Many of my clients often ask me, “when and how often should I update my Will and other Estate Planning documents?”

We have seen a lot during these past couple of years, and through this pandemic. One thing many of us have learned is the importance of having an estate plan and your financial affairs in order. One never knows when a medical crisis may strike, causing incapacity, disability, or even sudden death.

What circumstances should you be considering that may warrant a change in your planning?


Change in Family Structure

The birth of a new child, grandchild, or adoption of a child.  Deciding who will be the guardian of your minor child in the event something happens to you, is crucial. Whether it’s for your first child or other children, you need to make sure the person you decide upon is stated in a legal document. If years have gone by since your planning was done, are you still sure you want the person whom you selected to be guardian of your children, and are they still willing and able to serve in that role?  Sometimes, as years go by, relationships change, people get older, and you may no longer want the person you chose to serve in the role of guardian for your minor child.

Perhaps you, or someone in your family may be considering divorce, or is now divorced.  There are laws the govern what happens to an estate plan in the event of a divorce. Divorce can terminate a spouse’s rights and claims to an estate, but not always.  Divorce is difficult.  But, as difficult as it may be, if your plan is not changed, preferably prior to the divorce, and something happened to you, your wishes may not be honored. Your family could end up in costly litigation for years before there is a resolution.  Also, if your spouse, child, or other family member has been appointed to serve in any medical or financial capacity, you want to make sure they are removed.


Change in the Law

Periodically, the laws do change. When new laws are enacted that affect current trust and estate laws, or tax laws, those changes may be significant enough to warrant an update to your existing estate planning documents.  While some changes in the laws may not apply to your particular situation, the best way to find out is to review your documents with your estate planning attorney.  Depending on the situation, a minor amendment to your plan can provide asset protection, save you and your family money in administrative fees, taxes, or potential long-term-care cost.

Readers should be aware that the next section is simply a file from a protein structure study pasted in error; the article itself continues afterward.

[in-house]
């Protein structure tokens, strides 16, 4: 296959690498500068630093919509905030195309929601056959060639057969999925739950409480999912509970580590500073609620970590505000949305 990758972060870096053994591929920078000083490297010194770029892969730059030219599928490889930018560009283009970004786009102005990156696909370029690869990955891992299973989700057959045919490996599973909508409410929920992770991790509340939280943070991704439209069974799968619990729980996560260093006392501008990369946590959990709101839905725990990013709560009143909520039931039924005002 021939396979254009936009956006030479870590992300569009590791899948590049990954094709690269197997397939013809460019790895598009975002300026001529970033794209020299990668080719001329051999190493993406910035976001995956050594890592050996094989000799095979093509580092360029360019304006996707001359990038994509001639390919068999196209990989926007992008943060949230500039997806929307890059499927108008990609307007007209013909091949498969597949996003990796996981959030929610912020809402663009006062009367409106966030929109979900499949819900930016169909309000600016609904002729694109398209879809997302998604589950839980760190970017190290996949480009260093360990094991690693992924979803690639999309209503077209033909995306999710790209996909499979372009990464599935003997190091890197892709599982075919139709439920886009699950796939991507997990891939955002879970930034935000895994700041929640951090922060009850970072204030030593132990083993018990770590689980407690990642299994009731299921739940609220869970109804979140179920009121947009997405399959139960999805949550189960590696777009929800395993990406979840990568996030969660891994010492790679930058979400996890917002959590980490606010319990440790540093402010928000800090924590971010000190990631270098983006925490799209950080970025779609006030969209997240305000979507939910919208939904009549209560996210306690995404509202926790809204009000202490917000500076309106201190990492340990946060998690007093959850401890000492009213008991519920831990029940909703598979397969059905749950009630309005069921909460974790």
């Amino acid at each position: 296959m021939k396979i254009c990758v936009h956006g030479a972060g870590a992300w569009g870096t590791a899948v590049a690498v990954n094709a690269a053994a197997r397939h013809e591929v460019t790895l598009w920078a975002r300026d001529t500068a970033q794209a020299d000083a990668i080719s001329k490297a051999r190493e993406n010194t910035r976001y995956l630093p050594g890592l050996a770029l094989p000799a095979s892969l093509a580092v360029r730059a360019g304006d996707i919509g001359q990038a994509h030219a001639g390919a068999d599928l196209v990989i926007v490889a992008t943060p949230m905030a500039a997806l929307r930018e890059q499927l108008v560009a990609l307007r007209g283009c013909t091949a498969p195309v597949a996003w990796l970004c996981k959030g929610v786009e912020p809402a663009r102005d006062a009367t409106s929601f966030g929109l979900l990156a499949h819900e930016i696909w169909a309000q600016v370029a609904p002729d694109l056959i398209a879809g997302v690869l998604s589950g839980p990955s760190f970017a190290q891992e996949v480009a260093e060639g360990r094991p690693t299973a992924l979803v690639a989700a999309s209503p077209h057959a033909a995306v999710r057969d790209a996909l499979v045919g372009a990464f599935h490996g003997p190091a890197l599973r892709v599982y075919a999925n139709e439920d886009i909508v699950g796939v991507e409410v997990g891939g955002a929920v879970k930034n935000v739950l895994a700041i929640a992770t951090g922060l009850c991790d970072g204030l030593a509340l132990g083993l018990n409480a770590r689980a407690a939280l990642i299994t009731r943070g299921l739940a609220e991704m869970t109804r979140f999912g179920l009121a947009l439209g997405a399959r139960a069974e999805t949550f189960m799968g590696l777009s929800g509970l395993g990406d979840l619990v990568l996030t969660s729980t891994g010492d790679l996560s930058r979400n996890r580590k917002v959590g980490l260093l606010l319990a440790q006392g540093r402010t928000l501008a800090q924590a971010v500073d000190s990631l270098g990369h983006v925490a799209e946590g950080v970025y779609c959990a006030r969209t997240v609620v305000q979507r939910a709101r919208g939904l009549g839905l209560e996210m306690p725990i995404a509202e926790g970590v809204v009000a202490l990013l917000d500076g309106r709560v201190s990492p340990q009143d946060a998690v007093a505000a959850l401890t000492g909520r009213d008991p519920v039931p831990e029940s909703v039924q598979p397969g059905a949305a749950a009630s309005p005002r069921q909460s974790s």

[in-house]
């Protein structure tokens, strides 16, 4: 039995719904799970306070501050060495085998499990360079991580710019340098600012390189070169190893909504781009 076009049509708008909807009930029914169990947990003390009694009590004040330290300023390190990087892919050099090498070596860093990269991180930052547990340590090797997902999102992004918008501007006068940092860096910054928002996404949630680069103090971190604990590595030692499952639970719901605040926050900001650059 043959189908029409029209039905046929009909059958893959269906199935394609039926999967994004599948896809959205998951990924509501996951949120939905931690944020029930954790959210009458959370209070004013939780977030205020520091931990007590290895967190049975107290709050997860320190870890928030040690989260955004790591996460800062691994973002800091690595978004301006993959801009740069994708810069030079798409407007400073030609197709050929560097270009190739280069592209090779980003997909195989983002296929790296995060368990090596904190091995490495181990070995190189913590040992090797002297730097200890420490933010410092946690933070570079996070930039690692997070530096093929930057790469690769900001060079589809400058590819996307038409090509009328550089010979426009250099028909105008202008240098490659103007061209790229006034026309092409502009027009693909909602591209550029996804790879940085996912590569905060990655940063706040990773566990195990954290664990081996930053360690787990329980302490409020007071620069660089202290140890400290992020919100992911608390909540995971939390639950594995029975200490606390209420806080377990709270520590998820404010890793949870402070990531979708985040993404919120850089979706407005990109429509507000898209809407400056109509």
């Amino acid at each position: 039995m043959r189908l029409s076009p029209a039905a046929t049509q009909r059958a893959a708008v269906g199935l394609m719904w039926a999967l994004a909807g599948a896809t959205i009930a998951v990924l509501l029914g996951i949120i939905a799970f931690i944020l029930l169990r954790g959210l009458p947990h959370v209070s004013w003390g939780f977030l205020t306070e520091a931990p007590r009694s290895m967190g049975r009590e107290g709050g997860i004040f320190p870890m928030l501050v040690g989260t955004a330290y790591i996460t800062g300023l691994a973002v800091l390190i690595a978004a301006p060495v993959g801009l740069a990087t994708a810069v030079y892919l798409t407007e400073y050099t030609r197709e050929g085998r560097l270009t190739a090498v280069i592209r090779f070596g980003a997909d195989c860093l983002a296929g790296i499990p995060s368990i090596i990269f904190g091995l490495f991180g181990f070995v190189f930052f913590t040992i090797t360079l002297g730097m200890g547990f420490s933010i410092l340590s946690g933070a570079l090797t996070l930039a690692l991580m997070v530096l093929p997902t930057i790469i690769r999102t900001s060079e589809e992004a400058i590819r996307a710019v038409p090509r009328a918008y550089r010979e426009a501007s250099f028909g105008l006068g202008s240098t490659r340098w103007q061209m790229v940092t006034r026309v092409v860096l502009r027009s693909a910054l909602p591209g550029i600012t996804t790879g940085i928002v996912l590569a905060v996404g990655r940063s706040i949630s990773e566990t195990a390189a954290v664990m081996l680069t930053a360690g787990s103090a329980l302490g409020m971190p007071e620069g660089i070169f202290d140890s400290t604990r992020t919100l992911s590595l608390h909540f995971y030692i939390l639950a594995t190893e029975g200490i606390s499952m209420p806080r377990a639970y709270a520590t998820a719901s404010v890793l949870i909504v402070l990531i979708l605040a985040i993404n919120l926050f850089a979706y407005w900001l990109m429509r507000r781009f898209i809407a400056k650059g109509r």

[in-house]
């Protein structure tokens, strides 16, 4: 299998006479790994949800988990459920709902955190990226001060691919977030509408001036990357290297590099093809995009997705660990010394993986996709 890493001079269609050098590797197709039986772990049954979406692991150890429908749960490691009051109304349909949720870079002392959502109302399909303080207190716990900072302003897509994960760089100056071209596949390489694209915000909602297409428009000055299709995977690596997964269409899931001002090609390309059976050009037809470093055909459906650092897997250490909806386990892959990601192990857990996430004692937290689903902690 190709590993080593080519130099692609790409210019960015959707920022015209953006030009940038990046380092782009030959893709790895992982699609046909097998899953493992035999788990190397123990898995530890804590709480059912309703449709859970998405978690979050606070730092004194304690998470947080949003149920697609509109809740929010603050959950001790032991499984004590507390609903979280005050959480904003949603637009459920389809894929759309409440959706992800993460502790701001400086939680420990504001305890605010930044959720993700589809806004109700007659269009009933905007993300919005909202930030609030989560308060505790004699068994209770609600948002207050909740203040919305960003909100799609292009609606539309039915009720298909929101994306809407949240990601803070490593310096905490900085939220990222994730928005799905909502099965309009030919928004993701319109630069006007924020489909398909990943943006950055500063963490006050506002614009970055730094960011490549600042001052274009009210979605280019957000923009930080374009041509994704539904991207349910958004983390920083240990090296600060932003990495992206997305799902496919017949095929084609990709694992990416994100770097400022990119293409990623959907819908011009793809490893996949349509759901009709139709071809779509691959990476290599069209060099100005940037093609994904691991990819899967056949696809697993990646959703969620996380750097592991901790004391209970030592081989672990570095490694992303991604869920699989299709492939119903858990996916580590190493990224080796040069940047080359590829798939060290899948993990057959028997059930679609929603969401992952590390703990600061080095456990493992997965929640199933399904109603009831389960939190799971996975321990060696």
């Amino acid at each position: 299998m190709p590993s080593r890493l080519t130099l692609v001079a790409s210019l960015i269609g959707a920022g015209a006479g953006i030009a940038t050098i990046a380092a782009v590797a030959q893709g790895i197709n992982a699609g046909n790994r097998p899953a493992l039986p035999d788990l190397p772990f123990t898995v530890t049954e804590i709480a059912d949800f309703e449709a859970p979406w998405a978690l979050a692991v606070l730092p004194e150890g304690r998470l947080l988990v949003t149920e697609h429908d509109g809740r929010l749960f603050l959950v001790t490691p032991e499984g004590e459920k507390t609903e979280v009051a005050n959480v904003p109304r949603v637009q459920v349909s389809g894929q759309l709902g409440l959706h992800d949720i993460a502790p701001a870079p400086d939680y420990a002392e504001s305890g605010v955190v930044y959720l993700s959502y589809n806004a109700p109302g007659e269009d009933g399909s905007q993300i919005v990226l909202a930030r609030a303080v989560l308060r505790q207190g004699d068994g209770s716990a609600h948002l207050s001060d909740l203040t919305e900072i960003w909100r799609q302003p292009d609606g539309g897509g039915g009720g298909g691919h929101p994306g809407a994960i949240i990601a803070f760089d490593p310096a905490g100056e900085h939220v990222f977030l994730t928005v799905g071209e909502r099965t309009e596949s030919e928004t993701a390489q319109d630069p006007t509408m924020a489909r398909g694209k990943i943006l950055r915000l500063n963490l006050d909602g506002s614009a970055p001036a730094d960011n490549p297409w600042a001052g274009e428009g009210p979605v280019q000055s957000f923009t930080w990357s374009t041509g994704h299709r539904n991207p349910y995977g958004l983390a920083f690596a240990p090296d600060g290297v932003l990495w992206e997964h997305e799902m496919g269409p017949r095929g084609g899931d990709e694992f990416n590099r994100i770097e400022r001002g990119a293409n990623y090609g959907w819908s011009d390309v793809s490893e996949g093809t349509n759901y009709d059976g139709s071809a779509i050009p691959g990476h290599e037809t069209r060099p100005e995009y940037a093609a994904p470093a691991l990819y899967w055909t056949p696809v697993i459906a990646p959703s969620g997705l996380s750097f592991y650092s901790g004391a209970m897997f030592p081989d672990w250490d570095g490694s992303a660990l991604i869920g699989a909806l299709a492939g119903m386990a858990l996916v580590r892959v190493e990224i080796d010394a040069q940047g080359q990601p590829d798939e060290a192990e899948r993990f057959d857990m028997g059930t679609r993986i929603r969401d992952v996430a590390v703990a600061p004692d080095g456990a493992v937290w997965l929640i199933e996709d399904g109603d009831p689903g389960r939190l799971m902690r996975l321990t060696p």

Change in family circumstance

Sometimes there are changes in circumstances with respect to a family member.  Perhaps they are getting older and are looking to proactively plan for long-term-care cost and would like to sometime in the future have the option of qualifying for Medicaid.

Maybe there is someone in your family who has special needs. If so, there are specific trusts designed just for a person with special needs that should be part of your plan. Whether the person is born with a disability, or the disability surfaces later in life, you need to make sure to review your estate plan so you are not compromising their eligibility for crucial government benefits they may receive. Drug, alcohol, gambling or other addictions, and even mental health challenges, require special attention in an estate plan. Continual monitoring in these situations can ensure that your estate plan will meet your goals and wishes.


Changes for Your Appointees

If you want your plan to survive after you are no longer here, you need to make sure there is always someone available to serve. I’m a strong proponent of appointing successors who can serve in the event the first person you appointed is unable or unwilling to serve for any reason. There may be a change in your relationship, there may be an illness or loss of capacity, or they may have moved far away.  If there is no one left to step in, or if you changed your mind about whom you wish to serve, it is time to update your plan.

Although, there are many more reasons to review your estate plan, putting your documents away and forgetting about them is not the best approach. We recommend reviewing your documents every three to five years, and certainly sooner if there is a life changing event. If you have experienced a change in circumstances or if it has been a while since you updated your plan, call today 718-514-7575 to make sure your wishes are honored and the people you choose are appointed with the proper legal documentation.

Monet Binder, Esq., has her practice in Queens, dedicated to protecting families, their legacies, and values. All halachic documents are approved by the Bais Havaad Halacha Center in Lakewood, under the direction of Rabbi Dovid Grossman and the guidance of Harav Shmuel Kaminetsky, shlita, as well as other leading halachic authorities. To learn more about how a power of attorney can help you, you can send her an email at This email address is being protected from spambots. You need JavaScript enabled to view it. or call 718-514-7575.